Walking with Beasts - broadcast in North America as Walking with Prehistoric Beasts - is a six-part television documentary produced by the BBC in the United Kingdom, narrated by Kenneth Branagh, and released in 2001. In North America the original Discovery Channel broadcast was narrated by Stockard Channing. Like its predecessor, Walking with Dinosaurs, it recreates life in the Cenozoic by using a combination of both computer-generated imagery and animatronics. However, the Miocene epoch and Palaeocene epoch are not included.
Also like its predecessor, it was re-edited and re-narrated as a second "season" of Prehistoric Planet for the Discovery Kids lineup. Some of the concepts it illustrates are the evolution of whales, the evolution of the horse, and the evolution of humans.
|Image||Episode title||Episode number||Original airdate|
|New Dawn||1||15 November 2001|
|The first episode focuses on the warm and tropical world of the early Eocene, 16 million years after the extinction of the non-avian dinosaurs. During this time, the mammals still have remained small, for there is little space for them to get back in the crampled conditions of the jungle, and birds - who were already large in the Mesozoic - dominate the world as shown by Gastornis, the first of such flightless giants.|
|Whale Killer||2||22 November 2001|
|The second episode is set in late Eocene, when the polar caps froze over and drastically change the Earth's ocean currents and climate. The episode follows an early whale, Basilosaurus and how the world is changing into an ocean famine. We also follow on land an Andrewsarchus, the largest land mammal predator ever to walk the earth, and the prehistoric rhino Embolotherium.|
|Land of Giants||3||29 November 2001|
|The third episode takes place during the late Oligocene, in Mongolia, where there were seasonal rains followed by a long drought. It tells the story of a mother Indricotherium, a massive hornless cousin of the modern rhinoceroses that was the largest land mammal to have ever lived. It also features the Entelodon, and the Hyaenodon.|
|Next of Kin||4||6 December 2001|
|The fourth episode takes place in the Great Rift Valley in northeastern Africa. The episode focuses around a tribe of small hominids known as Australopithecus, one of the first apes able to walk upright and a close ancestor to humans. Some of the topics explored in the episode are the close social bonds among the tribe, how they use grooming as a means of communication, and how they work together to forage for food and to defend one another from attacks from such animals as an angry male Deinotherium, an ancestor of the modern elephant which they have to run from to avoid being crushed, and the feline predator Dinofelis.|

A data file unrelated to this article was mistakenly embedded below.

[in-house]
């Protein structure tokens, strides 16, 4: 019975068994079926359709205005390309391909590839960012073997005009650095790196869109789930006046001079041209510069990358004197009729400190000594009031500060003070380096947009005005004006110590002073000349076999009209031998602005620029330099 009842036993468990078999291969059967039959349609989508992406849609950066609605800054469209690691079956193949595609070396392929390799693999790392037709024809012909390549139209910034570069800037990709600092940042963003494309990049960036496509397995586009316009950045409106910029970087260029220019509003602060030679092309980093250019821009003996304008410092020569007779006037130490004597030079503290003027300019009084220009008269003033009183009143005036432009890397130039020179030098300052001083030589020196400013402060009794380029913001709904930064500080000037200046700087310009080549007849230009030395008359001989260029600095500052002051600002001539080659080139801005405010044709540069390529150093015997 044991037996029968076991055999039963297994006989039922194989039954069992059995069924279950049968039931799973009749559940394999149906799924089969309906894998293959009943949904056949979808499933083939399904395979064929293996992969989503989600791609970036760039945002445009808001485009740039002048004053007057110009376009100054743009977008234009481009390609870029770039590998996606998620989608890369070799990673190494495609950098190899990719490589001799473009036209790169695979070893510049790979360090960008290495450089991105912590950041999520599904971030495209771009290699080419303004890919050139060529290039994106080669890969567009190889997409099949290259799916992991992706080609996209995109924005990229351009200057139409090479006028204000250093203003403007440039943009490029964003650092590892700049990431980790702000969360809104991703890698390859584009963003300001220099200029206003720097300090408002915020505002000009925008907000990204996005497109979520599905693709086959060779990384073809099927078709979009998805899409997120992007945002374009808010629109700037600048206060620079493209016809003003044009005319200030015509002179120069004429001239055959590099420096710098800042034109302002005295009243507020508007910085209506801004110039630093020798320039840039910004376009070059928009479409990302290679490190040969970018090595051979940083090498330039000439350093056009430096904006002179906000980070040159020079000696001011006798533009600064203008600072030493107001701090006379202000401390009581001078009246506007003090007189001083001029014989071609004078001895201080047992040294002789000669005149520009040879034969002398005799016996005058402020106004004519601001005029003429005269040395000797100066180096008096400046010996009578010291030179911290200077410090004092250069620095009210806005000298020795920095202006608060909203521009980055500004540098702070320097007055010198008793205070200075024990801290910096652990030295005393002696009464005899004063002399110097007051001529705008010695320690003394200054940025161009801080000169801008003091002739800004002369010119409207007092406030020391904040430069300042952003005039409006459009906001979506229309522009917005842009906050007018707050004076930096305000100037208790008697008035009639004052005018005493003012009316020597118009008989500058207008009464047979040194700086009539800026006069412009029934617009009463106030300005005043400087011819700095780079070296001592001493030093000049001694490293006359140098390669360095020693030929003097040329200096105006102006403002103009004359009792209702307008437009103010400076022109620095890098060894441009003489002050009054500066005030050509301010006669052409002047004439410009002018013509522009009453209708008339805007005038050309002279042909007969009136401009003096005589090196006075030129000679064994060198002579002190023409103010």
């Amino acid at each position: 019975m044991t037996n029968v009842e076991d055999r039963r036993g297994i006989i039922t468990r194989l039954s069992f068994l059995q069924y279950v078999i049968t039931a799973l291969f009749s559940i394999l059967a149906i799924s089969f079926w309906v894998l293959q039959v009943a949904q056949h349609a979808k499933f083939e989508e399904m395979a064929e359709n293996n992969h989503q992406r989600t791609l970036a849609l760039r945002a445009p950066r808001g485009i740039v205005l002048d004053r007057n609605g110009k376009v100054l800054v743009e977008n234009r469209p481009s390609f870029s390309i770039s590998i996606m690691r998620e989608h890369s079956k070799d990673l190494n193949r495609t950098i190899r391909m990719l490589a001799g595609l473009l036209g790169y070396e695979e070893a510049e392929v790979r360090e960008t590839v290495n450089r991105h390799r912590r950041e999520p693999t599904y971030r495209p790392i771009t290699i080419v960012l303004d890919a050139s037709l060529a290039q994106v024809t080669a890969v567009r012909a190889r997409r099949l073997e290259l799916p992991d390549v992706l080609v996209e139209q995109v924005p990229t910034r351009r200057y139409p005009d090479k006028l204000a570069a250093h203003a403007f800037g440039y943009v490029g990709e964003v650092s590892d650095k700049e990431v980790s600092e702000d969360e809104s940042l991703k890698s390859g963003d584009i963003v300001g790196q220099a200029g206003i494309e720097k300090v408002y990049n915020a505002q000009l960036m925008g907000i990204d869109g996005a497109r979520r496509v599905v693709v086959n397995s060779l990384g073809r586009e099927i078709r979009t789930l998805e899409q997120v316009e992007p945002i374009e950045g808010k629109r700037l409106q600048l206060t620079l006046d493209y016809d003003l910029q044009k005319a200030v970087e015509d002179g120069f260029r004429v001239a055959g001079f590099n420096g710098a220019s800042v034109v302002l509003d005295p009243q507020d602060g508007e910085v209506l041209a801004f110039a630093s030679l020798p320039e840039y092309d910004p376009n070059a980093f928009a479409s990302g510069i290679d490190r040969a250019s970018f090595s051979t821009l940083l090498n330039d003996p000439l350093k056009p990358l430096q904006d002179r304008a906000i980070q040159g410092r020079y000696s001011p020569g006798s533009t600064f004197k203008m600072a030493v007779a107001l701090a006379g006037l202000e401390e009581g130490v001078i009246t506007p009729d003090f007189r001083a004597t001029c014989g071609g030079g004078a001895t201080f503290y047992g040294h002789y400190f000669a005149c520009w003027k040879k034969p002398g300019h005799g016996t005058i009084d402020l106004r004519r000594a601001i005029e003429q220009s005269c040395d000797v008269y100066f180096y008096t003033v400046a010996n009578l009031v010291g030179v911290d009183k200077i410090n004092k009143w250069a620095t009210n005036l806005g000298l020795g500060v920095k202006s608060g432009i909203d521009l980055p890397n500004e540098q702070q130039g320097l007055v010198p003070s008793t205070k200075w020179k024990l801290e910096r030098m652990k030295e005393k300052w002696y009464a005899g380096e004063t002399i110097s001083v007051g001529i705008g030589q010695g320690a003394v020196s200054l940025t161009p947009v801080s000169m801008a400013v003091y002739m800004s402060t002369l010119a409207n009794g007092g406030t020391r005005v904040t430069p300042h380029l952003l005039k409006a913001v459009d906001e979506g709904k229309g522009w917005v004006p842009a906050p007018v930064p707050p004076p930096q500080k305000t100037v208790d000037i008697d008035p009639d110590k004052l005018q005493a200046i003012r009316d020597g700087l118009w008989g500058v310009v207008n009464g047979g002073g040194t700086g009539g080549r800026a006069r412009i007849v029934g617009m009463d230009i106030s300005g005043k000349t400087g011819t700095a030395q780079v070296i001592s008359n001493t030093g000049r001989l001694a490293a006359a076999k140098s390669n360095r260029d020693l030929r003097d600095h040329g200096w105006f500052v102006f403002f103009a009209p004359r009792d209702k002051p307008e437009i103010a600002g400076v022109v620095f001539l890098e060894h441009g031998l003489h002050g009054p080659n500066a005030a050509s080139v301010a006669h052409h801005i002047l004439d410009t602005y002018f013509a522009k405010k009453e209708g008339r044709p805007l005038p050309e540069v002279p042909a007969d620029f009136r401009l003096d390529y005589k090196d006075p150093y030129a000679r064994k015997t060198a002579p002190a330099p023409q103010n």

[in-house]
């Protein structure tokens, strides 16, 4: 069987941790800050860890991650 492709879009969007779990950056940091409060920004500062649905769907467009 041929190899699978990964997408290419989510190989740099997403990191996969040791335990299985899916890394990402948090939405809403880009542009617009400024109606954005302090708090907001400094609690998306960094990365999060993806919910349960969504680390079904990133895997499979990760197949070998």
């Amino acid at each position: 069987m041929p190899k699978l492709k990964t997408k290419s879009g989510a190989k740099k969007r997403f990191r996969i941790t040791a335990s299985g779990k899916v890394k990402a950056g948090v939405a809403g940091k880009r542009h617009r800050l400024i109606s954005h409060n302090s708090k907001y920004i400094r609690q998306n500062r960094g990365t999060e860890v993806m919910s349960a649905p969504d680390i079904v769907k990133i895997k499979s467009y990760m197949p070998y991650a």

|Sabre Tooth||5||13 December 2001|
|The fifth episode shows the strange fauna of the isolated continent of South America and explores the effects of the Great American Interchange, which had happened 1.5 million years earlier. The episode focuses on a male Smilodon, a sabre-toothed cat, called Half Tooth, whose leadership of a pride is threatened by two males who are brothers and work together against him. The rival males ultimately chase off Half Tooth (actually Half Tooth backs off wisely without any serious injuries, feeling that the two males would be too strong for him), kill his cubs, and take over his pride.|
|Mammoth Journey||6||21 December 2001|
|The sixth episode takes place during the last Ice Age. It starts in the peak of the summer. The North Sea has become a grassy plain because the ice at the polar caps has caused the sea levels to drop significantly. Grazing on the plain are herds of Woolly mammoths, wild horses, and bison. A clan of Cro-Magnons are also there spending the summer. The central focus of the episode is the migration of the herd of mammoth as they travel 400 kilometers from the North Sea to the Swiss Alps for the winter and then back again in the spring.|
A companion book was written by Tim Haines to accompany the first screening of the series in 2001. Unlike Walking with Dinosaurs, this book is more accurate in describing each episode, and there are no interesting setting changes. On the other hand, as with Walking with Dinosaurs, the written version of Walking with Beasts elaborated on the background for each story, went further in explaining the science on which much of the program as based, and included descriptions of several animals not identified or featured in the series.